In the Frame for March 2011: Arthur Kenneth Ward’s ‘The Struggle’
A month or so ago we featured a reflection written by one of our volunteers about her work here at the Archives & Museum. Now another of our volunteers has put pen to paper, this time to write one in our regular In the Frame series of posts. He writes:
‘To my mind The Struggle (1963) by Arthur Kenneth Ward actually shows several struggles. It is a watercolour of a man walking up a path of a prison by the edge of a cliff, with a distant city ahead of him. The most obvious struggle portrayed in the painting is of the man himself. He is wearing what looks to me to be a prisoner’s uniform. A large shard of glass is protruding from his back. To the viewer, it looks as though the man has broken a window in order to escape his prison, but has been impaled by a shard falling from the top left of picture. To me the shard represents how difficult his escape is going to be. Will he ever be able to be truly free? However, the artist himself, in writing of this painting, related it his own struggle after leaving prison to adjust to life in the outside world, with the only available path seeming to lead back to prison.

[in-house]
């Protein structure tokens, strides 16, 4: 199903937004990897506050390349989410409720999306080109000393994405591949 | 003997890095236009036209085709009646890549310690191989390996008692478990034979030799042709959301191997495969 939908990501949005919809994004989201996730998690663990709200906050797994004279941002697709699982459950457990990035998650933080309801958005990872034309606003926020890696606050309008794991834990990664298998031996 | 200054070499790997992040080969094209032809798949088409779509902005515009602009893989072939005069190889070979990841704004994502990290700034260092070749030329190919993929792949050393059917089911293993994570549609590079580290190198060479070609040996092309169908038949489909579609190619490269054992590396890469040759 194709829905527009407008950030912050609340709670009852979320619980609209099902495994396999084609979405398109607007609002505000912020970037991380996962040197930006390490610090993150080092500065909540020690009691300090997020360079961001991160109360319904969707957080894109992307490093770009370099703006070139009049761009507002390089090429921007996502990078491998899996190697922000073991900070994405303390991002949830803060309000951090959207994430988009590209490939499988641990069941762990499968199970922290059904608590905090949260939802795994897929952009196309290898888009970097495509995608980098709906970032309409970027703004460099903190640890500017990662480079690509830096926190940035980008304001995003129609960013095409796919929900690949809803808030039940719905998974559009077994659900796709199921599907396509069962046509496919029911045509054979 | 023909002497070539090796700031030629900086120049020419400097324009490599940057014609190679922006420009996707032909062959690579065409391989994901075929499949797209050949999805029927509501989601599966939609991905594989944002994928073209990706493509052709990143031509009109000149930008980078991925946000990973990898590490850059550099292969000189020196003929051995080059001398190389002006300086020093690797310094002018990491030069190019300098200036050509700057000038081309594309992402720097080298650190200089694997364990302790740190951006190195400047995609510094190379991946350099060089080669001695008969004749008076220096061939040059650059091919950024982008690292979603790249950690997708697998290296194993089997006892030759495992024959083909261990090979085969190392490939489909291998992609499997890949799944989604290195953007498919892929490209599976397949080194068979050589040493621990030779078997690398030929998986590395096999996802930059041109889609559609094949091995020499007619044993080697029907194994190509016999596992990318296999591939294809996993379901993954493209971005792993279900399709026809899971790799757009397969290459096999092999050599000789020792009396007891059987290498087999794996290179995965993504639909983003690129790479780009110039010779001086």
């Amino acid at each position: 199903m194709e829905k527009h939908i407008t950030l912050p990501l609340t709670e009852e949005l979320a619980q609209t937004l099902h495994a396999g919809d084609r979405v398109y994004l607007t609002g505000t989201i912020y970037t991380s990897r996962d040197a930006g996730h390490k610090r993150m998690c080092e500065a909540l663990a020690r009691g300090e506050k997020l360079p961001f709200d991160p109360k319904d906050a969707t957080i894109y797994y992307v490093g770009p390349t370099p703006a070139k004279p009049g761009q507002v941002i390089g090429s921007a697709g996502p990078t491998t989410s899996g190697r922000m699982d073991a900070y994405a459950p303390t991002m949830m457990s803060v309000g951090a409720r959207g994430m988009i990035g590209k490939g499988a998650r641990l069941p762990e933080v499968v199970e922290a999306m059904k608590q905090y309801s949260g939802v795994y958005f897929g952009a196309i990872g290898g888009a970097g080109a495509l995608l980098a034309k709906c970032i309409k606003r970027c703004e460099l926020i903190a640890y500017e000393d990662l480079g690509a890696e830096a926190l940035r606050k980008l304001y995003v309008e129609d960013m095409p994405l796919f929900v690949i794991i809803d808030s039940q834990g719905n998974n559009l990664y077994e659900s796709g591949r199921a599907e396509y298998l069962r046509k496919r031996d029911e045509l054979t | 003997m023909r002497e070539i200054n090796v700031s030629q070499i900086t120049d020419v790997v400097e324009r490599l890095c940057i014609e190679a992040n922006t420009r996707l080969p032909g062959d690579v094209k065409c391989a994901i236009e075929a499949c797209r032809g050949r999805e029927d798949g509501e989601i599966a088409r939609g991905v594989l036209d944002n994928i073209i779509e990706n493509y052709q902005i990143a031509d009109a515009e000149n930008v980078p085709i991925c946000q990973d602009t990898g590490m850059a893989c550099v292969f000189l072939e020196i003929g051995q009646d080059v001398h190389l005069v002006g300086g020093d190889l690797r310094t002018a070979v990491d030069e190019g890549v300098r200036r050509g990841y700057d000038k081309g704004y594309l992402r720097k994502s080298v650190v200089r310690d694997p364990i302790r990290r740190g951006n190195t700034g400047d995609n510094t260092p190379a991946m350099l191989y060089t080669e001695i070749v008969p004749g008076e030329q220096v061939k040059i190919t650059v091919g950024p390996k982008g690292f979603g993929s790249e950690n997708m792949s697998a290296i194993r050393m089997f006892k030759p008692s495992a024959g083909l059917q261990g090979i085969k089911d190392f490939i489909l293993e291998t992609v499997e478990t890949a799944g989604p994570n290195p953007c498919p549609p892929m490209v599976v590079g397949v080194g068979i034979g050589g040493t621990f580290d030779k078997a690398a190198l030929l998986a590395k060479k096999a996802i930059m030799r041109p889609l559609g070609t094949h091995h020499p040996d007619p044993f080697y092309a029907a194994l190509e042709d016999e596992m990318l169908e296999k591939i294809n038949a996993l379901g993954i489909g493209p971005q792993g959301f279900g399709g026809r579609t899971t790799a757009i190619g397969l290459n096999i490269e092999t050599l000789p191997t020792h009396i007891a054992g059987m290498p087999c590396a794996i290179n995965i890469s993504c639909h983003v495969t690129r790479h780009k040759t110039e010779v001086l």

‘I see other struggles in the painting. The sun struggles to shine through the fog. This creates the impression of a dark and lonely place, and of a barrier between the prison and the city in the distance. The faded colours of the distant city make it seem as though it is so far away that the man may never be able to reach it. Indeed, the artist wrote that the bright colours of the prison in the foreground stand for familiarity and the friendships that he had in prison. I myself interpret these colours as the stark realism of life, and the faded background colours as things that cannot be (in this case, freedom). The final struggle depicted in the painting is of the crumbling building itself. Its doomed struggle against time puts it in as much need of regeneration as the prisoner is in need of rehabilitation.’